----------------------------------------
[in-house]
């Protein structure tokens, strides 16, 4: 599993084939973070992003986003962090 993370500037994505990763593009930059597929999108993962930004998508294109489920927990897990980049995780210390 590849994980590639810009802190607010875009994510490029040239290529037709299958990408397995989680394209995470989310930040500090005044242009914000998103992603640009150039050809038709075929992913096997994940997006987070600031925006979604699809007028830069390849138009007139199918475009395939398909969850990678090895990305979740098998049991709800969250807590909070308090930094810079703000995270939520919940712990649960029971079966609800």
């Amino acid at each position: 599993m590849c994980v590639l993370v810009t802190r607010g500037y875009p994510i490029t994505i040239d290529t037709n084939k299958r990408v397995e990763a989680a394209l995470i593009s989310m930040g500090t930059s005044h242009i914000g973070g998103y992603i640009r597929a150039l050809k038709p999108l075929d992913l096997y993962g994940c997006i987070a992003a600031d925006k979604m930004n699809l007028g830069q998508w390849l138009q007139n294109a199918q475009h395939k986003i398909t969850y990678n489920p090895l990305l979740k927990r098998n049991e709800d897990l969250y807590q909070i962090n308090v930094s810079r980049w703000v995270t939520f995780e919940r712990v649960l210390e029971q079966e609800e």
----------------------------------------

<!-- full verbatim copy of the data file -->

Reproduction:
[in-house]
């Protein structure tokens, strides 16, 4: 599993084939973070992003986003962090 993370500037994505990763593009930059597929999108993962930004998508294109489920927990897990980049995780210390 590849994980590639810009802190607010875009994510490029040239290529037709299958990408397995989680394209995470989310930040500090005044242009914000998103992603640009150039050809038709075929992913096997994940997006987070600031925006979604699809007028830069390849138009007139199918475009395939398909969850990678090895990305979740098998049991709800969250807590909070308090930094810079703000995270939520919940712990649960029971079966609800």
């Amino acid at each position: 599993m590849c994980v590639l993370v810009t802190r607010g500037y875009p994510i490029t994505i040239d290529t037709n084939k299958r990408v397995e990763a989680a394209l995470i593009s989310m930040g500090t930059s005044h242009i914000g973070g998103y992603i640009r597929a150039l050809k038709p999108l075929d992913l096997y993962g994940c997006i987070a992003a600031d925006k979604m930004n699809l007028g830069q998508w390849l138009q007139n294109a199918q475009h395939k986003i398909t969850y990678n489920p090895l990305l979740k927990r098998n049991e709800d897990l969250y807590q909070i962090n308090v930094s810079r980049w703000v995270t939520f995780e919940r712990v649960l210390e029971q079966e609800e």